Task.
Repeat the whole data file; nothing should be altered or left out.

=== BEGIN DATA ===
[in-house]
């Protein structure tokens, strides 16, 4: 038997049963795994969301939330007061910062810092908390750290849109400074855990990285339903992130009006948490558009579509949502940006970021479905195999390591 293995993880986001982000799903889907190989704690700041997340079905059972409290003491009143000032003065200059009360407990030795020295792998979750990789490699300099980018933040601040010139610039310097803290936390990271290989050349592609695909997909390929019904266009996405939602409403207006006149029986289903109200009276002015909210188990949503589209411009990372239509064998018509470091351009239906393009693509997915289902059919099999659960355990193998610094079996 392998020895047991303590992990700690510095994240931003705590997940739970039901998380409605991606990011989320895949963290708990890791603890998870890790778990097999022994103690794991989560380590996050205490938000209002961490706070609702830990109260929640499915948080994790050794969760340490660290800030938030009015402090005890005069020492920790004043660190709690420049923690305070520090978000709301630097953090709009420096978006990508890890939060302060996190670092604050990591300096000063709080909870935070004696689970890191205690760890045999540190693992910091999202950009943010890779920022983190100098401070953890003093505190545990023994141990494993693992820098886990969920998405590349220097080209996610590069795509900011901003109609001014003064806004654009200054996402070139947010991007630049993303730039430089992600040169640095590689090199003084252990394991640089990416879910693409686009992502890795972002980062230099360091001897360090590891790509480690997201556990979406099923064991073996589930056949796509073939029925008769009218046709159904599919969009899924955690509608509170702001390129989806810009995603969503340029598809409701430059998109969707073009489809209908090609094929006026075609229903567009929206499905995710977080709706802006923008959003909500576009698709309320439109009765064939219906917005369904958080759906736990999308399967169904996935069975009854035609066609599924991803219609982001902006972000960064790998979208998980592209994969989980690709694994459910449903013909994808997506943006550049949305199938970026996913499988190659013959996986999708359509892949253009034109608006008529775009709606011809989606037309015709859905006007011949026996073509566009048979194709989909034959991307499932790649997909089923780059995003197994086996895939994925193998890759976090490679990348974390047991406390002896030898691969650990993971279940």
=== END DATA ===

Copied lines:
[in-house]
């Protein structure tokens, strides 16, 4: 038997049963795994969301939330007061910062810092908390750290849109400074855990990285339903992130009006948490558009579509949502940006970021479905195999390591 293995993880986001982000799903889907190989704690700041997340079905059972409290003491009143000032003065200059009360407990030795020295792998979750990789490699300099980018933040601040010139610039310097803290936390990271290989050349592609695909997909390929019904266009996405939602409403207006006149029986289903109200009276002015909210188990949503589209411009990372239509064998018509470091351009239906393009693509997915289902059919099999659960355990193998610094079996 392998020895047991303590992990700690510095994240931003705590997940739970039901998380409605991606990011989320895949963290708990890791603890998870890790778990097999022994103690794991989560380590996050205490938000209002961490706070609702830990109260929640499915948080994790050794969760340490660290800030938030009015402090005890005069020492920790004043660190709690420049923690305070520090978000709301630097953090709009420096978006990508890890939060302060996190670092604050990591300096000063709080909870935070004696689970890191205690760890045999540190693992910091999202950009943010890779920022983190100098401070953890003093505190545990023994141990494993693992820098886990969920998405590349220097080209996610590069795509900011901003109609001014003064806004654009200054996402070139947010991007630049993303730039430089992600040169640095590689090199003084252990394991640089990416879910693409686009992502890795972002980062230099360091001897360090590891790509480690997201556990979406099923064991073996589930056949796509073939029925008769009218046709159904599919969009899924955690509608509170702001390129989806810009995603969503340029598809409701430059998109969707073009489809209908090609094929006026075609229903567009929206499905995710977080709706802006923008959003909500576009698709309320439109009765064939219906917005369904958080759906736990999308399967169904996935069975009854035609066609599924991803219609982001902006972000960064790998979208998980592209994969989980690709694994459910449903013909994808997506943006550049949305199938970026996913499988190659013959996986999708359509892949253009034109608006008529775009709606011809989606037309015709859905006007011949026996073509566009048979194709989909034959991307499932790649997909089923780059995003197994086996895939994925193998890759976090490679990348974390047991406390002896030898691969650990993971279940």